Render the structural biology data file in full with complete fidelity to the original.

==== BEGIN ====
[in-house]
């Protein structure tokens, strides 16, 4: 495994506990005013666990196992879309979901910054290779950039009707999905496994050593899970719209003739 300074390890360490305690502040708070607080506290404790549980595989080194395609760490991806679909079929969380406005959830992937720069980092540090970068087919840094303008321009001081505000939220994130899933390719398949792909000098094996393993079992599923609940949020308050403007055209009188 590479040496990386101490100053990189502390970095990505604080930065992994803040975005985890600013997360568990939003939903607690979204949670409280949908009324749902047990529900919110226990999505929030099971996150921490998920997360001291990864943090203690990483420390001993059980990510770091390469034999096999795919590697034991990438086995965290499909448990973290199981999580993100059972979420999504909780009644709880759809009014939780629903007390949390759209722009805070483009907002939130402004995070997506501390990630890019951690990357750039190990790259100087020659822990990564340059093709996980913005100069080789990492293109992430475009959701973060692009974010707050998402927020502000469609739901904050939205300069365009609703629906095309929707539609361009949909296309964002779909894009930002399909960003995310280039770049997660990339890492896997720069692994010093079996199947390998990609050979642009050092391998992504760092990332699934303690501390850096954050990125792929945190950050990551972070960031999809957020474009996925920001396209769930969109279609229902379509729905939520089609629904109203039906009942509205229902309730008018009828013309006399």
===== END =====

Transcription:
[in-house]
């Protein structure tokens, strides 16, 4: 495994506990005013666990196992879309979901910054290779950039009707999905496994050593899970719209003739 300074390890360490305690502040708070607080506290404790549980595989080194395609760490991806679909079929969380406005959830992937720069980092540090970068087919840094303008321009001081505000939220994130899933390719398949792909000098094996393993079992599923609940949020308050403007055209009188 590479040496990386101490100053990189502390970095990505604080930065992994803040975005985890600013997360568990939003939903607690979204949670409280949908009324749902047990529900919110226990999505929030099971996150921490998920997360001291990864943090203690990483420390001993059980990510770091390469034999096999795919590697034991990438086995965290499909448990973290199981999580993100059972979420999504909780009644709880759809009014939780629903007390949390759209722009805070483009907002939130402004995070997506501390990630890019951690990357750039190990790259100087020659822990990564340059093709996980913005100069080789990492293109992430475009959701973060692009974010707050998402927020502000469609739901904050939205300069365009609703629906095309929707539609361009949909296309964002779909894009930002399909960003995310280039770049997660990339890492896997720069692994010093079996199947390998990609050979642009050092391998992504760092990332699934303690501390850096954050990125792929945190950050990551972070960031999809957020474009996925920001396209769930969109279609229902379509729905939520089609629904109203039906009942509205229902309730008018009828013309006399």